by Joshua Maloni
Those acquainted with Vicky Beeching know her as a tried and true worship leader; an artist whose straightforward lyrics provide easy entry into praise.
And those watching her on stage for the first time realize she has really cool hair.
As in, an amalgam of blond and black locks chopped and shaped to messy perfection.
"So many questions about my hair - it's hilarious," Beeching says, laughing, during a phone interview.
"OK, so, it's actually blond," she says. "That's my natural color - same as my dad. It's slightly darker than the blond that I've got, but I do take it up a few more tones. Basically, we put my hair back in a ponytail, split it in half, dye the ends black. The topside, we just put a bit of bleach in. That's the colors.
"Then I just go home, tease the heck out of it, and put it up in pins and it becomes (what it is)."
And it is, in fact, her trademark look. The colors even spill over into rich gold, brown and tan colors on Beeching's Web site and the jacket of her latest CD, "Eternity Invades." Her hair is a symbol of her outer rock star personality.
If Beeching's patented goldilocks are noticeably different, so too is her understanding of worship. Unlike any other form of music, songs of praise succeed only when they connect man with God. Beeching gets that, and writes lyrics that are understandable, inspiring and offer direction. Her tracks are not so ethereal as to be highfalutin or confusing.
A sample lyric from "Break Our Hearts," a song from "Eternity Invades," says: "It's time for us to live the songs we sing/And turn our good intentions into action/To bring the kind of worship you desire/And move beyond our self-absorbed distractions."
In "Salvation Day," Beeching sings, "O I was dead but now I live/O all my sin has been forgiven/O now with all my heart and soul I say/Thank you for my salvation day."
"I think, hopefully, the songs are way more true to who I am," Beeching says. "I've been a lot more picky in the last year-and-a-half about who I write with and what kind of songs I write - and wanting to stay true to my heart as a corporate worship leader. The last two albums had a chunk of songs on there that were more CCM (contemporary Christian music), you know, slightly more performance based.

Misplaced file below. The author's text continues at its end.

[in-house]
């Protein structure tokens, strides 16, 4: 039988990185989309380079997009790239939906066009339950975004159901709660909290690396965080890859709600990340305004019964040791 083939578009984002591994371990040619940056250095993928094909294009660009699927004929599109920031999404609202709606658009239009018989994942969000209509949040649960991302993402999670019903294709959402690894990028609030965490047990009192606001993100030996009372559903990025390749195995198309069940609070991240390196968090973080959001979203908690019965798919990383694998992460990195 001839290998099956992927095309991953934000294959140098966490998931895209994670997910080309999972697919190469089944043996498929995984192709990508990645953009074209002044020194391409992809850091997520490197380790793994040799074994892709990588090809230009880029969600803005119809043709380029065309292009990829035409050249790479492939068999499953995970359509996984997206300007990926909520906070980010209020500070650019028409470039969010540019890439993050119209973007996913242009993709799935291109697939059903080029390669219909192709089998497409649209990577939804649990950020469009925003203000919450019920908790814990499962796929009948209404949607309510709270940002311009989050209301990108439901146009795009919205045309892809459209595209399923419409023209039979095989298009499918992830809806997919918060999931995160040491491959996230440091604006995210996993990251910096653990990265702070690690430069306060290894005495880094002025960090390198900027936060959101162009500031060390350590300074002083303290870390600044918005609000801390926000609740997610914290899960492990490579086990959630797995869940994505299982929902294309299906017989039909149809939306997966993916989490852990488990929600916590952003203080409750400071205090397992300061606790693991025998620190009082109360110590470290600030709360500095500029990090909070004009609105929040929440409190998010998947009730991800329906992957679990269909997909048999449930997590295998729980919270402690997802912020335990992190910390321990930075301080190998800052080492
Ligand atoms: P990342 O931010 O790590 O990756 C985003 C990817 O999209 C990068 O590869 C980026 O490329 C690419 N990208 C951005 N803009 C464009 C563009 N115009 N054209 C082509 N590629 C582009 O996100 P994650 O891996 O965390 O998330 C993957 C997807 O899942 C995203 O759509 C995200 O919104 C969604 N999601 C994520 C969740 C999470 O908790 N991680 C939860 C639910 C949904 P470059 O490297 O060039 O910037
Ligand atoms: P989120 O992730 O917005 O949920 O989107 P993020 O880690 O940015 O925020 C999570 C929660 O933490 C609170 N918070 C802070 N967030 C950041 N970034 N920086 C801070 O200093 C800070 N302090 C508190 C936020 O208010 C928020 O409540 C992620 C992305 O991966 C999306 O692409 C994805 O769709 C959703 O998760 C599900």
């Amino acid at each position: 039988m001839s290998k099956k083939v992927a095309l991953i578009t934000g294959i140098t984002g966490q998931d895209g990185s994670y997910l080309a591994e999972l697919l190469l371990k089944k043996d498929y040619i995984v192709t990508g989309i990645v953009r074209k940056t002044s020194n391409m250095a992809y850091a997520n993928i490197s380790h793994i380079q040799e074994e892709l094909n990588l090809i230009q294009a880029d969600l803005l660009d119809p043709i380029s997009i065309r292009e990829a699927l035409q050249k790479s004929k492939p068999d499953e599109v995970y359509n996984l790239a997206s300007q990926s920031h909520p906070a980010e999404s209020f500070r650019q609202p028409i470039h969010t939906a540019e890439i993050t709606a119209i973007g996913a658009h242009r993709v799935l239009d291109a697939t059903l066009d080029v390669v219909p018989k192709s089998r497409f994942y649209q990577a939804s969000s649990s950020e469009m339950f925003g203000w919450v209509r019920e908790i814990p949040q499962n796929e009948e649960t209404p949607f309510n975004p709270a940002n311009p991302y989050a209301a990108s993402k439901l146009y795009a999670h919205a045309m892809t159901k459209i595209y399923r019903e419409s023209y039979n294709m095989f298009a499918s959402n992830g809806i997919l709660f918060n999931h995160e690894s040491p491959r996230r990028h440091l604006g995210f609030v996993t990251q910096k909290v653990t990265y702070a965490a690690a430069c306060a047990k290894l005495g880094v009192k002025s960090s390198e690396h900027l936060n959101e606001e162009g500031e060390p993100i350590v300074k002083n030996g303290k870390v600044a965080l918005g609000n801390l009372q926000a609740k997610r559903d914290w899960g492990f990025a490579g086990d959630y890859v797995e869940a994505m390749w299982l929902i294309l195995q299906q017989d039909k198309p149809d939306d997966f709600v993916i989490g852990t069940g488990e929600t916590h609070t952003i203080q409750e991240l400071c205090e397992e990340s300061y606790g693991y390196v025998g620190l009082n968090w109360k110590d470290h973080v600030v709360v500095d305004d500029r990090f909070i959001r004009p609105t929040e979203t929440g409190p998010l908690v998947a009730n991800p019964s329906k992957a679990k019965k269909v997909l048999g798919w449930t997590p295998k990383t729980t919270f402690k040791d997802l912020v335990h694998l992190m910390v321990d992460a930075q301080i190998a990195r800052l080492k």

"And this album, I've just been really ruthless, and I just decided that I was only going to put songs on there that would work in the corporate (church congregation) setting."
Beeching says that philosophy carries over into her stage show.
"My live show has just become more and more congregational; more and more corporate, in terms of the songs," she says. "And I've got a great band around me. I'm loving the guys I'm playing with, so, hopefully, you'll really enjoy their contributions, and it will be more a time of worship than my concerts have ever been."
With "Eternity Invades," Beeching set out to capture the authenticity of her live show.
"(My fans would) see me in concert leading worship and then they'd buy the albums and say it didn't really match up with what they experienced because the CDs sounded pretty smooth, pretty Nashville. A bit too, kind of, CCM," she says. "With this album, I went with an independent producer so that I could really be involved in the process. He was very open to ideas and input.
"We tried to really replicate what you get live, which is not so much programming. It's not really the electronic. It's just band instruments, and it rocks a bit harder and it has a lot more energy to it. Hopefully, that's the experience you get, that you actually feel like you're listening to something that's almost live, and you get kind of swept up into the energy of it."
On Friday, Beeching was part of the Christian Musician Summit at the Chapel at Crosspoint in Getzville. In addition to performing, she also taught current and aspiring worship singers how to hone their songwriting skills.
"That's one of my very favorite things to talk about, actually," Beeching says. "I think there is so much that we could all learn. It's just a constant process of growing and learning."
"My heart is really just to grow songwriters, and help everybody - whatever stage you're at, " she says. "If you're a wannabe songwriter, or if you've been doing it for years and just need to take another step. Just to help people to get to that next level."
Beeching says her own songs come from time spent with God.
"I think a lot of my songs come out of prayers," she says. "So, whatever is on my heart, whatever I'm asking God about, tends to work its way into a song.
"It's basically me walking with God; him teaching me stuff or me going through stuff in my life; me beginning to pray about it; and then the prayers eventually turning into a song."
CMS at the Chapel continues Saturday, May 15. It is sponsored by Kingdom Bound Ministries. For more information, visit www.christianmusiciansummit.com. "Eternity Invades" is now in stores and available online. Vicky Beeching's Web site is http://vickybeeching.com/blog/.